Grafana provides a “dashboard of dashboards” that offers deep insight into ongoing operations. Installing the Zenko stack gives you access to an “application-level” Grafana, which provides information about CloudServer operations. Installing Zenko with MetalK8s also provides access to “platform-level” Grafana, which provides information about cluster operations.

Both require some setup, detailed in the installation guide, which ships with the Zenko repository.

Application-Level Grafana

Deployed with all Zenko instances, application-level Grafana provides insight into CloudServer operation.


Operating application-level Grafana requires modifications to options.yaml, and may require further configurations.

To enable application-level Grafana:

  1. Open the options.yaml file for editing. Though it may be located anywhere in your Zenko directory, if you followed the installation instructions closely, you will find it at Zenko/kubernetes/options.yaml.

  2. Add the following block to options.yaml:

        enabled: true
          - grafana.local
          - secretName: zenko-tls
              - grafana.local
      adminUser: admin
      adminPassword: strongpassword


    Storing passwords in a plain text configuration file is not a best security practice. For higher security deployment, either allow Grafana to set its own passwords or have password secrets managed by a credentials management service, such as an LDAP secrets manager. This requires adding an LDAP configuration block to options.yaml, which exceeds scope for this documentation. If you allow Grafana to set its own credentials using the default configuration, the Grafana credentials will be overwritten on every Helm upgrade command.

  3. Upgrade Zenko. From Zenko/kubernetes/zenko, enter:

    $ helm upgrade my-zenko -f options.yaml .
  4. If you did not configure the adminUser and adminPassword parameters in the previous step, Helm wipes the old Grafana instance and creates a new one. Grafana generates new admin credentials automatically. The default login is “admin.” To obtain the admin password from such a “default” installation, run the following command from the command line, substituting the name of your Zenko instance for <my-zenko>:

    $ echo $(kubectl get secret <my-zenko>-grafana -o "jsonpath={.data['admin-password']}" | base64 --decode)


Once your system and server are properly configured, access application-level Grafana at http://grafana.local/login.

  1. The Grafana login page displays:


    Enter the admin identity and the admin password as described in the previous section.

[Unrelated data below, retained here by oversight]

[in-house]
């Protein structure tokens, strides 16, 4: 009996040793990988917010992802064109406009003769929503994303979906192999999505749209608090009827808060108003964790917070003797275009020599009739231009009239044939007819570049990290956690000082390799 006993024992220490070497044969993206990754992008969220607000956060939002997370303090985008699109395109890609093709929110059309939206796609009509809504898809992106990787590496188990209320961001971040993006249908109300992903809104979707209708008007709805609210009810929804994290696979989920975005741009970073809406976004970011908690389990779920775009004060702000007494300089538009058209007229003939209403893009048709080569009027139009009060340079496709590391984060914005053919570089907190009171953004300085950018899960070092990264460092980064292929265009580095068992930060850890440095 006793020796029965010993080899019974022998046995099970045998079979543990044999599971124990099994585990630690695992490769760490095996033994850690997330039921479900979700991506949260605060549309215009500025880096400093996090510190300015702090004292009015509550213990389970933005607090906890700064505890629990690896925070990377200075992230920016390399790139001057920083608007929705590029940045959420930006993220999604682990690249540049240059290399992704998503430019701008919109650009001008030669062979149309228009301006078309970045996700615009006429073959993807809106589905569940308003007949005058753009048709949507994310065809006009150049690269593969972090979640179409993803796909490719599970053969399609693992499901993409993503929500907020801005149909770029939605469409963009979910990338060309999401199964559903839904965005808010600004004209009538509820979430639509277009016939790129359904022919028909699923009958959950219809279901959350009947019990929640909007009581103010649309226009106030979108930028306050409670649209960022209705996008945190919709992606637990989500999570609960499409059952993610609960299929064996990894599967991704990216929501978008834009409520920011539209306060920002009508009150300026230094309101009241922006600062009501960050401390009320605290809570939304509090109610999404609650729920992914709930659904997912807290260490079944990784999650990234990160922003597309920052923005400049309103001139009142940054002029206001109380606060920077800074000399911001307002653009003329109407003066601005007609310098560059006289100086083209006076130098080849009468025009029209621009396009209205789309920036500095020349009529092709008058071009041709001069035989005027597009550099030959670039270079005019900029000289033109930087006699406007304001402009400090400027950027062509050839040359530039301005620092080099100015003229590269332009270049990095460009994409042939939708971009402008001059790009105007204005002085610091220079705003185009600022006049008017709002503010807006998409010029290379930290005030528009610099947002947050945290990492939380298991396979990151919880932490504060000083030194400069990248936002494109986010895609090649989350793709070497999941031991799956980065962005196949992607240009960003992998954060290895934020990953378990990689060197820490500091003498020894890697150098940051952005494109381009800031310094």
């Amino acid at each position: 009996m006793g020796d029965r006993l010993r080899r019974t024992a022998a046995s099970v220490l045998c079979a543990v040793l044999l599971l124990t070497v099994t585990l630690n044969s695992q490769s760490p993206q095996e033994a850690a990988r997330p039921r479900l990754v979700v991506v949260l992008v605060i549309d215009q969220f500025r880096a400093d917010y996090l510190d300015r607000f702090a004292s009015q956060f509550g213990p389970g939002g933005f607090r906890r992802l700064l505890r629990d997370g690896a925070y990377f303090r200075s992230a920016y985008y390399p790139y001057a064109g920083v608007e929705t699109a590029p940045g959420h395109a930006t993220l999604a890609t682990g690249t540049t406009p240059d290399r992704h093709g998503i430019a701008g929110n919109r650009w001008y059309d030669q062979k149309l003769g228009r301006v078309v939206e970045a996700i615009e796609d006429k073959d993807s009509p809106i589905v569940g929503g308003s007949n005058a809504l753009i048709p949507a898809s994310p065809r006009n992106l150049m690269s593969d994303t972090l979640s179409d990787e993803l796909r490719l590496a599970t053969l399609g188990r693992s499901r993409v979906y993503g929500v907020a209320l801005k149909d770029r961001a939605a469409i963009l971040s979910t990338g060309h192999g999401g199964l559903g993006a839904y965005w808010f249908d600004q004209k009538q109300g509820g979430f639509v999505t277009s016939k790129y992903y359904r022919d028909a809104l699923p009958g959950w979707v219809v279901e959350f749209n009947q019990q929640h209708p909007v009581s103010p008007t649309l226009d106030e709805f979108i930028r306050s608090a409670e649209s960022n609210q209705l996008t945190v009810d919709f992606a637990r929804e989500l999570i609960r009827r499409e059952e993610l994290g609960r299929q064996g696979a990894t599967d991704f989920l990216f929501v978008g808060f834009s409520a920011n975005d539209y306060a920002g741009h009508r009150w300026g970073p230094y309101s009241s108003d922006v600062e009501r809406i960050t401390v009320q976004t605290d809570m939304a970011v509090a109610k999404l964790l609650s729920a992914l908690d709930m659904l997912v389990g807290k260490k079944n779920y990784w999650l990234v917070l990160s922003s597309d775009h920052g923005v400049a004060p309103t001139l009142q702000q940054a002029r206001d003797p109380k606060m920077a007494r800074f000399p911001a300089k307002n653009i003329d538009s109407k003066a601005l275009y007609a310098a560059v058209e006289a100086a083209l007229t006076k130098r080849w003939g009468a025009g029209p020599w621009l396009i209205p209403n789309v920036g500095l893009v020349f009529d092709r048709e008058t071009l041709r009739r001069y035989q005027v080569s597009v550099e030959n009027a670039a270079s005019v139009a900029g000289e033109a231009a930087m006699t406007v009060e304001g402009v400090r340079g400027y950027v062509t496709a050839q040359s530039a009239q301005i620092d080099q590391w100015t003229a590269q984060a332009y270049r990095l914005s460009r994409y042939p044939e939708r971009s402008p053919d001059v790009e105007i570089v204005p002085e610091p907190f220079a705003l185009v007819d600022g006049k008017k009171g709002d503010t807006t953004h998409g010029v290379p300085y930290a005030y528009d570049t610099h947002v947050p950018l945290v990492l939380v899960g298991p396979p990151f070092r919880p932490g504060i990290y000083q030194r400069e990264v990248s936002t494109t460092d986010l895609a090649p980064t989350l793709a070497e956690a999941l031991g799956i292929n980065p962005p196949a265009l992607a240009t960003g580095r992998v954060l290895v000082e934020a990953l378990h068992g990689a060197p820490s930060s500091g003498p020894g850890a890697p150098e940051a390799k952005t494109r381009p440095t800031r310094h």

2. The Grafana dashboard displays:


    From the Home Dashboard, you can Add Users, Install apps and plugins, or click through to the Cloudserver dashboard.



You don’t see the Grafana login page

Possible reasons:

  • Connectivity

    Make sure your browser can access and resolve the IP address (i.e., that you’re in the same network/VPN as your cluster), that kubectl proxy is running between your local machine and the server, and that the server’s Ingress controller is configured and running.

  • Grafana server is not set in /etc/hosts/

    In a managed namespace, the paths to zenko.local and grafana.local should resolve successfully without changes to /etc/hosts in the local machine. However, in test environments, this resolution may not be provided. Check that your local machine has the correct server IP address set in /etc/hosts (c:\windows\System32\drivers\etc\hosts for Windows machines). If not, add the following line to /etc/hosts, substituting the IP address for the cluster on which you are operating Zenko and Grafana:     zenko.local grafana.local
  • Ingress is not set.


    $ helm upgrade <my-zenko> /path/to/zenko\
    --set grafana.ingress.enabled=true\
    --set grafana.ingress.hosts[0]=grafana.local

    This command may rewrite your Grafana credentials. See the note above.

  • Grafana is not running on the server:

    $ kubectl get pods | grep grafana

Your admin password is rejected

  1. If you’re sure you have entered the admin password correctly (as produced by the echo command above), run:

    $ kubectl get pods | grep grafana
    my-zenko-grafana-5dbf57f648-wbnkg               3/3       Running   0          7m
  2. Copy the first part of the result and restart Grafana on the server with:

    $ kubectl delete pod my-zenko-grafana-5dbf57f648-wbnkg

    Your particular running instance will, of course, have a different working name and hashes.

  3. Give Kubernetes a minute or so to bring the Grafana pod back up.

  4. When kubectl get pods shows the new Grafana instance running and stable, retry the login.

Platform-Level Grafana

Deployed with MetalK8s, Grafana provides the following views of Zenko and Kubernetes services:

  • Deployment
  • ElasticSearch
  • etcd
  • Kubernetes Capacity Planning
  • Kubernetes Cluster Health
  • Kubernetes Cluster Status
  • Kubernetes Cluster Control Plane Status
  • Kubernetes Resource Requests
  • Node Exporter Full
  • Nodes
  • Pods
  • Prometheus 2.0 Stats
  • StatefulSet

Access platform-level Grafana using this URL: http://localhost:8001/api/v1/namespaces/kube-ops/services/kube-prometheus-grafana:http/proxy/?orgId=1